Without a facility on campus to use, the ISU wrestling club is learning about flexibility in preparing for its inaugural season of competition.
The club, which was founded in 2006, has yet to compete for an entire season. However, that has not stopped club president Zach Byrnes from trying to compose a season schedule to compete next fall as part of the National Collegiate Wrestling Association (NCWA).
"What we want to be doing is being a competitor in the NCWA so that we can give wrestlers a chance who aren't on the all-star level to wrestle for a state university to continue wrestling after high school," Byrnes said.
In trying to find a place for his team to practice, Byrnes got a job cleaning the mats of the ISU wrestling room, which allowed him to develop a rapport with ISU coach Kevin Jackson and his staff with hopes of gaining access to the facility while his team was not using it.
However, the ISU coaching staff told Byrnes that they were not responsible for the usage of the room and the athletic department ultimately denied the club use of the facility.
"We collectively came to the conclusion that in this particular case it just wasn't going to work out," said ISU facilities director Chris Jorgensen. "[The ISU wrestling team] will be using that facility in some fashion nearly year-round. Scheduling was a big concern in allowing our athletes the flexibility to use that facility when they need it, so that was a primary concern for declining the request."
The club has since been holding practices at Ogden High School's wrestling room and will continue to do so next year.
Despite not being able to practice in the wrestling room in Lied, the club was informed by the ISU Recreation Services that there is a chance that it could be granted space for practice after the completion of the State Gym renovations in Spring 2012.
"We have a kind of set program for what's going to happen in State [Gym] and Beyer and at the time in which design was going through, wrestling was not on the docket to provide specific space for," said Michael Giles Jr., director of ISU Rec Services. "But it is our obligation and our opportunity to work with any number of student groups to try to provide them access or resources that they need."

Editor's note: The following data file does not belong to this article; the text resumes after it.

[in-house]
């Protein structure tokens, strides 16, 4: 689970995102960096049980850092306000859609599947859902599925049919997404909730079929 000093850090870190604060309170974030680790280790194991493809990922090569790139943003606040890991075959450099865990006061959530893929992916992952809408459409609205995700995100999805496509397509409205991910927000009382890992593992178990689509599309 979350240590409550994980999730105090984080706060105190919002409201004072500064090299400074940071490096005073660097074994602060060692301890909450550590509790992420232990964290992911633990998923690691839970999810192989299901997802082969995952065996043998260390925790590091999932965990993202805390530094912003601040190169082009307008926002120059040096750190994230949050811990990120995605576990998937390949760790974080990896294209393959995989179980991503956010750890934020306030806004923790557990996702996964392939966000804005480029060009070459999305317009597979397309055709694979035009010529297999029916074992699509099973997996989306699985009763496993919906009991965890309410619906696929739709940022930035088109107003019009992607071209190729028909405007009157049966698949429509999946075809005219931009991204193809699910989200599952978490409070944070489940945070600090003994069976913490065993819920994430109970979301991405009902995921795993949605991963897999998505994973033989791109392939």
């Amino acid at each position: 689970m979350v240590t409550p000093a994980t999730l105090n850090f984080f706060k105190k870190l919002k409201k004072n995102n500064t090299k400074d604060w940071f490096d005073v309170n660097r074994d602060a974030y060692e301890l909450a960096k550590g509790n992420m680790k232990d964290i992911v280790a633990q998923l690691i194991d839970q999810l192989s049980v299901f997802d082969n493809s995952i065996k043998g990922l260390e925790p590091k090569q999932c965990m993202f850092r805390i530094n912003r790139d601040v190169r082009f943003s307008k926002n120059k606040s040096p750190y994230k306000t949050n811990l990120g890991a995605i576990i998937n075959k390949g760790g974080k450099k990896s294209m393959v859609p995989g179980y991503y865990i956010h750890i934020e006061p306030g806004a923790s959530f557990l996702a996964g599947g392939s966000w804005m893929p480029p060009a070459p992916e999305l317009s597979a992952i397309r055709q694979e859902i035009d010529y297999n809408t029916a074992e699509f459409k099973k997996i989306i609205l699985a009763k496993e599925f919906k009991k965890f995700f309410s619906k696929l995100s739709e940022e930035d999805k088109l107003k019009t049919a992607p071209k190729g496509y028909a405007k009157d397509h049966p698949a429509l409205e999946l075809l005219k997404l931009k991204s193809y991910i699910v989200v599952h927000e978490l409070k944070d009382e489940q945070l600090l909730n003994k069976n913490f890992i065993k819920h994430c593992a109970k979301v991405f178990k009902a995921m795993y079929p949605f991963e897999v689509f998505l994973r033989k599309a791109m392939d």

Giles said he could not confirm the wrestling club would have a space upon State Gym's completion, but he was quick to point out that his department would work with the club in the future.
"We will do our best to provide them with possible space for their practice to meet their needs," Giles said.
Wanting something more
In high school, Byrnes tore his ACL 10 matches into his senior season at Riceville High School, leaving him unfulfilled in terms of his participation in wrestling.
"That's part of the reason that's fueling me to carry through with this," Byrnes said. "I don't feel fulfilled yet and I'd like to do something to fill that empty space."
One of the major benefits that the wrestling club would like to provide is finding ways for high school wrestlers who chose not to wrestle for a school-sponsored team in college to continue competing without the full-time commitment.
The NCWA was formed to sponsor competition wrestling for schools that had to discontinue their wrestling programs due to a range of reasons from financial constraints to compliance with Title IX — a federal law that requires equitable participation for men's and women's collegiate athletics in a public institution.
However, the NCWA also allows schools with NCAA Division I programs to have club teams at the Division II level of the organization, allowing them to compete and operate on campus while the school maintains its NCAA Division I team.
"This is something that I think anybody can see a benefit from," Byrnes said. "I mean it's a farm team for Iowa State, they can send people down here if they have a roster that's full and they'd like to keep somebody around."
In February, the club was close to sending one of its athletes, junior Anthony Campbell, to the ISU wrestling team to fill the void at 141 pounds when Chris Drouin sat out nine-consecutive dual meets due to a concussion.
Assistant coach Eric Voelker called Byrnes on Feb. 1, three days before the Cyclones' home dual against Northern Iowa, asking if there was anyone in the club who could compete in Drouin's absence. Byrnes sent him three names, and the coaching staff ultimately chose Campbell.
"They had expectations that I probably should get beat, but I mean if you can go out there and put up a fight," Campbell said. "Basically they wanted anything I could do to not get pinned that would count as a win for [the opponent], so in a close dual, that could actually be helpful."
Had Campbell competed for the Cyclones in those dual meets, the team would have only given up three, four or five points instead of giving up the full six points for the forfeit as they had done in Drouin's absence. Of course, this would have only worked in the Cyclones' favor if Campbell would have kept himself from getting pinned.
The team had all of the appropriate paperwork filed for Campbell to join the team, but the NCAA brushed it off to the side until after the Cyclones' duals that weekend.
"I think this was just a one-time thing for him," Byrnes said of Campbell. "Whether or not they asked him back, he chose not to wrestle in college for a reason, he fully took advantage of this experience because he thought it was cool."